POLICE Scotland has launched an internal probe after it “lost” a key part of the intelligence case behind an illegal spying operation into journalists’ sources.

The force cannot find CCTV footage seized to establish links between a serving officer and a retired policemen as part of a leak investigation into the unsolved murder of sex worker Emma Caldwell.

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Green MSP John Finnie said: “This 'loss' will fuel the belief that sinister elements are at work here trying to frustrate any legitimate enquiry."

The force has admitted unlawfully using the Regulation of Investigatory Powers Act (RIPA) last year to find out how a newspaper got its information for articles in April last year about the Caldwell case.

The Counter Corruption Unit (CCU) acquired telephone data for two serving and two retired officers they wrongly believed were linked to the leaking of confidential police records.

The four individuals, who did nothing wrong, took their cases this month to the Investigatory Powers Tribunal, at which Police Scotland admitted to the “reckless” breaches.

Police Scotland also confirmed this week that the chief constable of Durham Constabulary had been asked to lead an outside probe into the scandal.

However, a key element of the intelligence case behind the flawed CCU mole hunt has vanished.

A report by Her Majesty’s Inspectorate of Constabulary in Scotland (HMICS), which examined the CCU’s unlawful behaviour, found:

“As part of investigating connections between serving and retired police officers, we learned that CCTV disc footage was seized by police officers from the CCU Intelligence Section.

“We enquired into the audit trail of this particular CCTV disc footage and established that the data whilst seized had not been lodged as evidence and was lost.”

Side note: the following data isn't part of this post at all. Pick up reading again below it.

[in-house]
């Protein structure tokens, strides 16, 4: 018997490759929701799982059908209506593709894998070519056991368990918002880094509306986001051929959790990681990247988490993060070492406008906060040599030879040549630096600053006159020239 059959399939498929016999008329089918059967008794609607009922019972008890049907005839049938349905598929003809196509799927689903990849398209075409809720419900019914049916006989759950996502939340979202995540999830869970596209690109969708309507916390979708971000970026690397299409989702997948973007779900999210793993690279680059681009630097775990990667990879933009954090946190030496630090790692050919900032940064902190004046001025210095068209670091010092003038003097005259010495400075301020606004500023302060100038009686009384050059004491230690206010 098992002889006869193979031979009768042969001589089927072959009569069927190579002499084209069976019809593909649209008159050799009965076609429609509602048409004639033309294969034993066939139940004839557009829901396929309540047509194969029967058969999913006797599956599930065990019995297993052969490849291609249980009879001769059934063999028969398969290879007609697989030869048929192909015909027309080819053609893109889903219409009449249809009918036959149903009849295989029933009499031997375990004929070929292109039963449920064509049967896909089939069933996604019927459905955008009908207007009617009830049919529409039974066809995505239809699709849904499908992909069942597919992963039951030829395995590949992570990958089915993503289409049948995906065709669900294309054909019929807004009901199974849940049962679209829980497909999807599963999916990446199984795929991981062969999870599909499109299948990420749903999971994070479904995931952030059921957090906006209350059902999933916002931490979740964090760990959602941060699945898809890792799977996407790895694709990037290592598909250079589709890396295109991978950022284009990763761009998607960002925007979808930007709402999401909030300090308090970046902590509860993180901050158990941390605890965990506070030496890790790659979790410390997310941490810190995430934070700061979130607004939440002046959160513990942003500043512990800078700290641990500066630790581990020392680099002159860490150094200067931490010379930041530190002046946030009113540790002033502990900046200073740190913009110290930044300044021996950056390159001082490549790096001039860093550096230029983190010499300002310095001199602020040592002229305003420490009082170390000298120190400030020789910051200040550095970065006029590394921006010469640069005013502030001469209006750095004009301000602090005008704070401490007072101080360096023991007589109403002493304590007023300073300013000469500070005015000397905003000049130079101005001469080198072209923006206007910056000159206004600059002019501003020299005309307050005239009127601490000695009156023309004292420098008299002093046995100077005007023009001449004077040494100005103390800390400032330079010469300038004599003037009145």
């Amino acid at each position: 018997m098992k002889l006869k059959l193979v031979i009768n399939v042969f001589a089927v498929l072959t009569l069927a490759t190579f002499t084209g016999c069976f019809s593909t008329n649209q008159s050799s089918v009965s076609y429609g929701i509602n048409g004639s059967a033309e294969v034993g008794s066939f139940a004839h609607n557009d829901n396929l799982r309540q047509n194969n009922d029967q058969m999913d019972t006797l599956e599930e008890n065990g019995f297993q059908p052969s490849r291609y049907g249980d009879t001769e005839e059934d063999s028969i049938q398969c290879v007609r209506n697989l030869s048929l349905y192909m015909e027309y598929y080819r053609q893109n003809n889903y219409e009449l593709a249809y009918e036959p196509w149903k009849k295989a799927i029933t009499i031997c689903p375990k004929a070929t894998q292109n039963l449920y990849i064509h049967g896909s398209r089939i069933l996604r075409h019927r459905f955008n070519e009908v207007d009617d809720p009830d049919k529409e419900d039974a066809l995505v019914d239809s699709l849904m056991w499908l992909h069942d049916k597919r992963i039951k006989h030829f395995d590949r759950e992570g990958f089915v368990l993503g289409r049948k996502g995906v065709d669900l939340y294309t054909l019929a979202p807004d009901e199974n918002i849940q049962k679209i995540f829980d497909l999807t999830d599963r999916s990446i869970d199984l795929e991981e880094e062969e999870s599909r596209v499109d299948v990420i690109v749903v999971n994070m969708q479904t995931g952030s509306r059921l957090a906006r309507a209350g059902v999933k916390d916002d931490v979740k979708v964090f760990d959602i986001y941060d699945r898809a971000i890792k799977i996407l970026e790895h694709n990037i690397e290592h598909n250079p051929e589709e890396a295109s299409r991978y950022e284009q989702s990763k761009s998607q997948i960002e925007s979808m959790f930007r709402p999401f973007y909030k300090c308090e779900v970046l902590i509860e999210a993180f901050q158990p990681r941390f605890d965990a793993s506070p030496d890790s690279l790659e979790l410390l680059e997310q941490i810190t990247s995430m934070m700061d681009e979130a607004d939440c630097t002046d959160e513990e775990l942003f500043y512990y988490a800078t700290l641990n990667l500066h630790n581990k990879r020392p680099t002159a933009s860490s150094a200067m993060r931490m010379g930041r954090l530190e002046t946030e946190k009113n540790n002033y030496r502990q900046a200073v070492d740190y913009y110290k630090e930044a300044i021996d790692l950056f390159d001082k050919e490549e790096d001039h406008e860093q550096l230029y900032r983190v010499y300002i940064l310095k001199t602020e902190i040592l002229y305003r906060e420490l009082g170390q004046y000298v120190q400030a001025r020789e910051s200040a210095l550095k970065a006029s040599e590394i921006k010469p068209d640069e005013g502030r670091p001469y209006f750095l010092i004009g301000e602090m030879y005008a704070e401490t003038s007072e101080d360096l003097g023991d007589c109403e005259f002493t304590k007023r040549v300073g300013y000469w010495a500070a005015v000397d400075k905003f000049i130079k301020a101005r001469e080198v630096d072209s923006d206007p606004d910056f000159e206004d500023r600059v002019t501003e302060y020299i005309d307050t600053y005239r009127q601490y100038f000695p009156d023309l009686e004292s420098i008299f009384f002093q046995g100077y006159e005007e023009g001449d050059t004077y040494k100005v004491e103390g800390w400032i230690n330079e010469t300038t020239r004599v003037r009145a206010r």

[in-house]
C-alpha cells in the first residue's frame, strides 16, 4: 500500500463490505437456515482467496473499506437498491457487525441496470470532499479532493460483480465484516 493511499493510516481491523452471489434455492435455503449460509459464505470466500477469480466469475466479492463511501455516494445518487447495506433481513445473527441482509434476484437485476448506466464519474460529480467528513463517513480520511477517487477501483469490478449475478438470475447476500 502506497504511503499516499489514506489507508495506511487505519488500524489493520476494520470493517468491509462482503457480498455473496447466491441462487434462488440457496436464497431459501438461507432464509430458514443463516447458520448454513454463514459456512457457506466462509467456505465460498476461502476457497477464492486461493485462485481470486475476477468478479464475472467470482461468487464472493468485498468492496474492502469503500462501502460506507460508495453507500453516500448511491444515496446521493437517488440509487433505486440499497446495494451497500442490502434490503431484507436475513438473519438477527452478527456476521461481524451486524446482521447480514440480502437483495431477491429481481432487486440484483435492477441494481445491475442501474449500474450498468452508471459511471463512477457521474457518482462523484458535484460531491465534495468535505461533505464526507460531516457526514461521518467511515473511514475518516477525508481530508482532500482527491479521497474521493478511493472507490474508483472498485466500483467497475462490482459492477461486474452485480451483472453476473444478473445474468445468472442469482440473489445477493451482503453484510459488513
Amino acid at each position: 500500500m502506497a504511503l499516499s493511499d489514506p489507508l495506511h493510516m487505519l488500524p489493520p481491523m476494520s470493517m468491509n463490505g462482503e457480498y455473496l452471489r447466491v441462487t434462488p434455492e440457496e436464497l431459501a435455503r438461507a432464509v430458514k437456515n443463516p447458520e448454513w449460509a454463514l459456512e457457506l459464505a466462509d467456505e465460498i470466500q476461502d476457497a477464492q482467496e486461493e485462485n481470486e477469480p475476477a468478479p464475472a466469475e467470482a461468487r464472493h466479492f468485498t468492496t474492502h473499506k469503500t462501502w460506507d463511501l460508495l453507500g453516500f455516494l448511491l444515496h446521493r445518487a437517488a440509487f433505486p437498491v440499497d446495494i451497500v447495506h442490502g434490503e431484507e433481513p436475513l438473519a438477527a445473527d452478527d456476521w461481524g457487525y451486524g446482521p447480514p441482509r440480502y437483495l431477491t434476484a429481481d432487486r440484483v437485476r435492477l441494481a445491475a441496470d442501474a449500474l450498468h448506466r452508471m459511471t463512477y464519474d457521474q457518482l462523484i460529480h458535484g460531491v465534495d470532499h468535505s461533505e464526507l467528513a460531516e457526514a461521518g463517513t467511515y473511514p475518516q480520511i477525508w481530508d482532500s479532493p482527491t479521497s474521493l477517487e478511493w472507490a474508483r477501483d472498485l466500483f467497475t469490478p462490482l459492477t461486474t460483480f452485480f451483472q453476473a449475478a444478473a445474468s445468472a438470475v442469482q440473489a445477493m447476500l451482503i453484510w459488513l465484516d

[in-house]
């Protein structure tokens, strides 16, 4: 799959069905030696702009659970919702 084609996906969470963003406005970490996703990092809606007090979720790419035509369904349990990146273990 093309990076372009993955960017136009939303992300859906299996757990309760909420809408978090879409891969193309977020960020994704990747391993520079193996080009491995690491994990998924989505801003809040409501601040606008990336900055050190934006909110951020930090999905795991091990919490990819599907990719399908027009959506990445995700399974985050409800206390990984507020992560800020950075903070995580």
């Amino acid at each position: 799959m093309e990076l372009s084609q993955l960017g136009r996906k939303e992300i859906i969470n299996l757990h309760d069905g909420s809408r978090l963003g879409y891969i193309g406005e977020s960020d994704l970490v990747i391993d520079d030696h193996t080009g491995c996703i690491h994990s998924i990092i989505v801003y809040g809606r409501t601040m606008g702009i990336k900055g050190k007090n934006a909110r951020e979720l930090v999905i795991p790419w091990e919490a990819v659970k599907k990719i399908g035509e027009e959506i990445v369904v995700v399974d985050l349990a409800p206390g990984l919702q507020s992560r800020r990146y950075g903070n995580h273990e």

The watchdog added that the “handling” of the CCTV footage “had not been properly adhered to by the CCU Intelligence Section and that evidence had been lost”.

It is believed that the CCTV was retrieved after a former officer spotted two of the four targeted individuals chatting.

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The HMICS report stated: “I also found that confidential information provided by a retired police officer was not sufficiently recorded, risk-assessed and lacked proper evaluation. This information unduly influenced the CCU intelligence development activity.”

A policing source said: “It’s unbelievable there was such a casual disregard for evidence handling.”

A second insider said the CCTV loss meant that part of the “flimsy” intelligence case behind the CCU investigation had now disappeared.

Police Scotland’s probe into the missing footage will be conducted by officers unconnected to the breaches, the CCU, or to the re-investigation of the Caldwell case.

Liberal Democrat MSP Liam McArthur said: "This whole episode has been murky from the outset. We need full transparency over how the unlawful spying came about and reports that crucial pieces of evidence have been misplaced are a concern. The investigation into the activities of the counter corruption unit must have the full cooperation of Police Scotland or people will have no confidence that the problems we have seen will be addressed."

A Police Scotland spokesperson said: "This matter will be fully investigated, in line with the HMICS recommendation, and considered as part of the wider review of counter corruption being taken forward."

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The spokesperson declined to comment on whether any officer had been served misconduct papers as a result of the loss.